TRAX Installation


System requirements

TRAX is designed to run on computers with some variant of the UNIX operating system family. Mainly supported are currently: More platforms may actually be supported, consult the download section.
The executable currently needs less than 2 MByte of RAM, the total amount of memory depends on the problem size, of course. For example, approximately 10 MB of cross section data would typically be needed for each material present in the simulation.
A minimum installation, including all base data, currently needs about 20 MB free disk space.
Computation times depend to a large extent on the simulation scenario. As a rule of thumb, the complete slowing down of electrons takes about 3 milliseconds per keV initial energy, the stopping of a heavy particle like a proton or carbon ion about 3 seconds per MeV of total energy. These numbers are estimated for a (now obsolete) PowerPC 604e @ 375 MHz equivalent. Your mileage may vary.

The standard executable supports 32-bit address space. For eligible platforms, a 64-bit executable, trax-64, is supported as well from version 1102 onwards.
For older versions, the traxlarge and traxvlarge executables provide 2GB and 3.25GB heap space, respectively (AIX only).

Prerequisites

Minimum prerequisites to install and run are:

Installation

For usage within the GSI biophysics groups the installation is already done and everything should work out-of-the-box.
For use outside GSI export packages are available here, or, maybe, in some distant future, on GSI's ftp server (once they manage to set up one, but don't hold your breath).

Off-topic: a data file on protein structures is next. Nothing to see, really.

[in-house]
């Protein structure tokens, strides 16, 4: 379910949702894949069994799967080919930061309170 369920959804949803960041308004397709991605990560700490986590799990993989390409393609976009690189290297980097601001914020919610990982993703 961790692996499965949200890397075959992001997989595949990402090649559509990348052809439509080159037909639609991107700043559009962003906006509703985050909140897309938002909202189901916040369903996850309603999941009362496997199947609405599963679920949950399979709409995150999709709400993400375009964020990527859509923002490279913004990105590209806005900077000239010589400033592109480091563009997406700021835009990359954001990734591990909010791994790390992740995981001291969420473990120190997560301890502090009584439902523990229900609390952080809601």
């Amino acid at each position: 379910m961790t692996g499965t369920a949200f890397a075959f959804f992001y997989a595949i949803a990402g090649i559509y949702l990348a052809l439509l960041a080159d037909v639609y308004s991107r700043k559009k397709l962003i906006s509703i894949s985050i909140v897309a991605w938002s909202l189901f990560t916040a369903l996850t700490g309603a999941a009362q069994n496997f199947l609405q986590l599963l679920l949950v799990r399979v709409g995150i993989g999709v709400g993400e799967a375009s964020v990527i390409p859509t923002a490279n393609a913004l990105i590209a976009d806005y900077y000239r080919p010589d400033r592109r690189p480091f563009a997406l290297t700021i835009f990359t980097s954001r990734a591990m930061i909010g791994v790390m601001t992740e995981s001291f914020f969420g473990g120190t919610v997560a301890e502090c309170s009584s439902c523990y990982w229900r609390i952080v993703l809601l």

It comprises the executable, shell scripts, tutorial data and documentation in HTML (and possibly system specific format).
It is recommended to keep all TRAX-related files in a single directory. Assume this installation directory is TRAX. Then:

  1.    cd TRAX
    
  2. Download the export package pertaining to the desired platform.
  3. unpack it, e.g. one of the following:
       zcat      TRAX-1102.MacOSX-powerpc-1039.tar.Z  | tar -xvf -
       gunzip -c TRAX-1102.MacOSX-powerpc-1039.tar.gz | tar -xvf -
       unzip     TRAX-1102.MacOSX-powerpc-1039.zip
    
    (you may also use separate calls of uncompress and tar)
  4. Define the shell variable $TRAX to point to the TRAX directory:
       export TRAX=`pwd`
    
    This is the quick and dirty way. For a permanent definition you must define the $TRAX shell variable in your login script (e.g. .profile if you use the ksh), or some other central location.
  5. Also, upgrade your command path:
       export PATH=$TRAX/bin:$PATH
    
This should be sufficient. Then, on the shell level, enter:
   trax
and the command prompt should appear.
Last updated: M.Kraemer,
$Id: traxinst.html,v 1.11 2016/03/02 14:34:14 kraemer Exp $